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Sunday, 2 February, 2003, 19:56 GMT
Nasa boss charts course through crisis
Sean O'Keefe,  AP
O'Keefe was tasked to control spending
Sean O'Keefe is the man who must lead the US space agency (Nasa) through its latest crisis.

On Saturday, the 47-year-old Nasa Administrator should have been congratulating the crew of the shuttle Columbia on nearly two weeks of excellent orbital science.

Instead, he had the awful task of explaining to their families that the space vehicle had broken up on re-entry and they would not be coming home.

Now, Mr O'Keefe faces immense pressure as two technical inquiries investigate the causes of the Columbia.

Open in new window : Shuttle disaster
How Columbia broke up over Texas

He has only been in the job for two years - the 10th Administrator in Nasa history, taking over from Dan Goldin who ran the agency for a decade.

Mr O'Keefe is a specialist in budgets and administration. He came from the number two job at the White House Office of Management and Budget, where he was known for taking tough decisions.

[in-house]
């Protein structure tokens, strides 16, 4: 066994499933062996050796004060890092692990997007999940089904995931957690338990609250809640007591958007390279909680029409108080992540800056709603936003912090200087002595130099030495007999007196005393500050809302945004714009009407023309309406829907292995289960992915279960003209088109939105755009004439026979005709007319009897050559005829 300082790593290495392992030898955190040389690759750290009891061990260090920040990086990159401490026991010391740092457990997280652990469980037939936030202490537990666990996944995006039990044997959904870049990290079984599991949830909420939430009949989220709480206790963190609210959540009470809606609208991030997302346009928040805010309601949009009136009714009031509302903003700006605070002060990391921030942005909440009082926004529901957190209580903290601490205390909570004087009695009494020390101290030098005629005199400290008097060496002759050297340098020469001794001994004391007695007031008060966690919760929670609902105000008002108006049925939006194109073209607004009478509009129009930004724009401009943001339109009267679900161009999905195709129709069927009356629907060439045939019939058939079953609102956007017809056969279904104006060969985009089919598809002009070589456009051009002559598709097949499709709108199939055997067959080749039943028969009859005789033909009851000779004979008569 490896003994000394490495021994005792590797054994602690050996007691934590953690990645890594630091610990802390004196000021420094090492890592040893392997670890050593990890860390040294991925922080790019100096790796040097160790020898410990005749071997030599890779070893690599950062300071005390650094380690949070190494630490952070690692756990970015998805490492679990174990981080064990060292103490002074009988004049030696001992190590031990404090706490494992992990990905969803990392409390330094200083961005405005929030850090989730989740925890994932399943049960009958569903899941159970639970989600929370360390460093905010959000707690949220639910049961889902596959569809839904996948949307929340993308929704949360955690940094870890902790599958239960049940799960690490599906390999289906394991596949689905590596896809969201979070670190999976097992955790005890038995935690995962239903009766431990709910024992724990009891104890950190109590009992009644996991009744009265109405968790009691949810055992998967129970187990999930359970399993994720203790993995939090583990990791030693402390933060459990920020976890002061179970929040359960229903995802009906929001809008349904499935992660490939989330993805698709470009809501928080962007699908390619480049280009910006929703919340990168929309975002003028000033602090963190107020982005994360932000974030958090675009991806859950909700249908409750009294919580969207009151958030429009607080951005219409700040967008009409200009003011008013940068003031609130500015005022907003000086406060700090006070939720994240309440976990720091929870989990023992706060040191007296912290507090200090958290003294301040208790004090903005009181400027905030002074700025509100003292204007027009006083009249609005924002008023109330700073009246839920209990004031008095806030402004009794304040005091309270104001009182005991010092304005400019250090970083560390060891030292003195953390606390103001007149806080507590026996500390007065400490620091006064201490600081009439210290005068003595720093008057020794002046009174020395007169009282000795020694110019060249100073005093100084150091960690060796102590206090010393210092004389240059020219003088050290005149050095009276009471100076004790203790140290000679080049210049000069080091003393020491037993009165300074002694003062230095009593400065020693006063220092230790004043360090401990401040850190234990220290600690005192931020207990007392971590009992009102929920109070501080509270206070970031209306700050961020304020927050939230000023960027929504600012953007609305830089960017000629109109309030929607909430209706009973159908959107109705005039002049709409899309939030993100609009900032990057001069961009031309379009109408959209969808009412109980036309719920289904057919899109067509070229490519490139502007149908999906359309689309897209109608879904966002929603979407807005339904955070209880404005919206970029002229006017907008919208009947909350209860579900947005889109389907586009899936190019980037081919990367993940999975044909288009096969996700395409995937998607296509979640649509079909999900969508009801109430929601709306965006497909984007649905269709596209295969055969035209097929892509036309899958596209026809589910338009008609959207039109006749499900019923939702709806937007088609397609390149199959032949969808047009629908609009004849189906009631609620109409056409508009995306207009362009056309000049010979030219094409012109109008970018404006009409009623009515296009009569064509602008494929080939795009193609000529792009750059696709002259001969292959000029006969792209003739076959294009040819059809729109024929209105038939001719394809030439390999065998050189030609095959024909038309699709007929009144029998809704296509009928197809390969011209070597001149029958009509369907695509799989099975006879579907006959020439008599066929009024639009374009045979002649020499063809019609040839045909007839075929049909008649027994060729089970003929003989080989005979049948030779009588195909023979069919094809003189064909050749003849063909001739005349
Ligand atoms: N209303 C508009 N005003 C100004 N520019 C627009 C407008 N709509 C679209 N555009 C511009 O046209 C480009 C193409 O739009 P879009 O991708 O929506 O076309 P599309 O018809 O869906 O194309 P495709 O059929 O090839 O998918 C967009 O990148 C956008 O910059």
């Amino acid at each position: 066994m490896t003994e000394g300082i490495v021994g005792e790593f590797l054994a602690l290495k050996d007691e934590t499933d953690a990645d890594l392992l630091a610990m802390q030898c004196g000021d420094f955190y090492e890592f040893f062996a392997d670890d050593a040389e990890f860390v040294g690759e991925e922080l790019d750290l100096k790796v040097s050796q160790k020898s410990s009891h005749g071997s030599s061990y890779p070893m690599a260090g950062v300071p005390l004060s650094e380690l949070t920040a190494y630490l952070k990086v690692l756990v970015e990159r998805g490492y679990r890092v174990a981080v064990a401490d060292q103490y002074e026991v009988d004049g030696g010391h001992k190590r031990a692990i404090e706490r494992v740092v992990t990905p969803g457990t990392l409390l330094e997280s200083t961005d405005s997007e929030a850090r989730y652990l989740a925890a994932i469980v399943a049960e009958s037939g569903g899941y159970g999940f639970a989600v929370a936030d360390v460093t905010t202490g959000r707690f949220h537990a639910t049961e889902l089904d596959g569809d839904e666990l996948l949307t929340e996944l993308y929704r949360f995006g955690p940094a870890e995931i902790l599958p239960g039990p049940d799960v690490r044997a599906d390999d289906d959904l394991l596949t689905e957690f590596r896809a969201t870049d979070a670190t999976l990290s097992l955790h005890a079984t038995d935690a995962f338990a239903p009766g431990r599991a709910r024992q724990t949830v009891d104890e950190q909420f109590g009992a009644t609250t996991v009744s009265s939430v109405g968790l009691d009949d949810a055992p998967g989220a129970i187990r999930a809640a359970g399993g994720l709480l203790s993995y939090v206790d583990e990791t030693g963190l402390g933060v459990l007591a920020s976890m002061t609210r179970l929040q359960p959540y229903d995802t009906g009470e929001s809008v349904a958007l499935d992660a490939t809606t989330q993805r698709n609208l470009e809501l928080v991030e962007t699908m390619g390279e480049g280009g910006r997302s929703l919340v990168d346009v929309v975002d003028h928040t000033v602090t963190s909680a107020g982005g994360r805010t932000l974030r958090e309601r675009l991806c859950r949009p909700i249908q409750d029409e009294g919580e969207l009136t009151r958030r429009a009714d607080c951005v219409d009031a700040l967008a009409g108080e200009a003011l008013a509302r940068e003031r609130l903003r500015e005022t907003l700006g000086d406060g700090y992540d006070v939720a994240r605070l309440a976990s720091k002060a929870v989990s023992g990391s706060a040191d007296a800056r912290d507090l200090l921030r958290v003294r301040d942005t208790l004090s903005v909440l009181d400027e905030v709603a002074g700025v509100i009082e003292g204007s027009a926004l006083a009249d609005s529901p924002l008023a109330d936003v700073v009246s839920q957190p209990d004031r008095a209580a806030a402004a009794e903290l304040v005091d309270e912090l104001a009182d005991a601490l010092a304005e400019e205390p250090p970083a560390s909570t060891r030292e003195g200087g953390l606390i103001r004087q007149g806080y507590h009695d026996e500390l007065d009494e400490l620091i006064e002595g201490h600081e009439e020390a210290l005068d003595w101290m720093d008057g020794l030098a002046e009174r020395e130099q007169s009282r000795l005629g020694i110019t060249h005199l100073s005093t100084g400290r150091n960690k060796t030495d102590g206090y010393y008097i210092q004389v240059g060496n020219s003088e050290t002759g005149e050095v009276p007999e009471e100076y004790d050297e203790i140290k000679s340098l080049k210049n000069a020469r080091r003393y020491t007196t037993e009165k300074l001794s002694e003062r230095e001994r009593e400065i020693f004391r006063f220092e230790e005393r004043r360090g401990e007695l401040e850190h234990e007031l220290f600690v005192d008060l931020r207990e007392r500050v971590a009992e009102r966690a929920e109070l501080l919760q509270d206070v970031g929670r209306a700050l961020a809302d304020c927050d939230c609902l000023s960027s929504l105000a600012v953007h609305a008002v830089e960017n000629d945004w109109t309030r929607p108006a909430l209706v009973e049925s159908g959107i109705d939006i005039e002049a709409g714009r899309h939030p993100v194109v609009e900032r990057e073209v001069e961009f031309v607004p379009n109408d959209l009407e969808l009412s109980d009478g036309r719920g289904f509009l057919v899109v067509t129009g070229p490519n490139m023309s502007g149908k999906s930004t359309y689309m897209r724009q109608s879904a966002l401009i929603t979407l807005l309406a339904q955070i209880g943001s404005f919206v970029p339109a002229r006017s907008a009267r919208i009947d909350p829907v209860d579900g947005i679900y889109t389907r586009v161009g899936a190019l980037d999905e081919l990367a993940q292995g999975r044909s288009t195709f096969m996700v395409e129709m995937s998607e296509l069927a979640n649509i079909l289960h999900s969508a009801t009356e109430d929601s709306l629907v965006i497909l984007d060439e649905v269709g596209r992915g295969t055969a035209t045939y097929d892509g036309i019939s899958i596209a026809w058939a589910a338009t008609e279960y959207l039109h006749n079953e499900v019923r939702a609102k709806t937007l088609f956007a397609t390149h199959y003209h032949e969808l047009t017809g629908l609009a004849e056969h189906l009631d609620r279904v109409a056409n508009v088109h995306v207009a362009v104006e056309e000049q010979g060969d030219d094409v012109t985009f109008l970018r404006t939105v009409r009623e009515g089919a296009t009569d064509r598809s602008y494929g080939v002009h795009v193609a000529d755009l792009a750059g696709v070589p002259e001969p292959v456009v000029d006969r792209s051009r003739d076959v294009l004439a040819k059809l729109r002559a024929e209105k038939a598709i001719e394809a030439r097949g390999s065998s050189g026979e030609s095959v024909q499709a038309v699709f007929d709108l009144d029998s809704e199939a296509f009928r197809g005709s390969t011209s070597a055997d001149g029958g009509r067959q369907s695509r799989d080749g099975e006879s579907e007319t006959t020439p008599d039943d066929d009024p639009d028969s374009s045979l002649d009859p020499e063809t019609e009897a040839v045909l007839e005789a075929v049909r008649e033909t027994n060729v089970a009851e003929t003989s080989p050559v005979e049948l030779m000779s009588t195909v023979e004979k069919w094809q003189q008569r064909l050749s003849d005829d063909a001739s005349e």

He was sent into Nasa by George W Bush to correct what was seen as wayward spending - to put an end to the cost overruns that seemed to dog the agency's big projects, especially the International Space Station.

Although initially derided as a "bean counter" by some, he has earned respect in his reorganisation of the agency. His old Capitol Hill connections are seen as a major plus for an agency that has to justify its existence like never before.

New initiatives

He is regarded as friendly and approachable and a leader who likes to be visible, regularly visiting the various Nasa centres and attending launches and landings.

Girls, AFP
O'Keefe has to restore faith
It is said he also likes a bit of fun. It is reported that when he left his post as Secretary of the Navy under the first President Bush, he had a piper march in front of him as he walked out of the Pentagon building.

Recent initiatives have seen him put forward plans for an orbital space plane to replace the shuttle in some tasks, and rekindle the Teacher in Space programme which was cancelled after the death of Christa McAuliffe in the 1986 Challenger explosion.

Mr O'Keefe lives in Ashburn, Virginia, with his wife and three children.

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Nasa's Sean O'Keefe
"The loss of this valiant crew is something we will never be able to get over"

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02 Feb 03 | Americas
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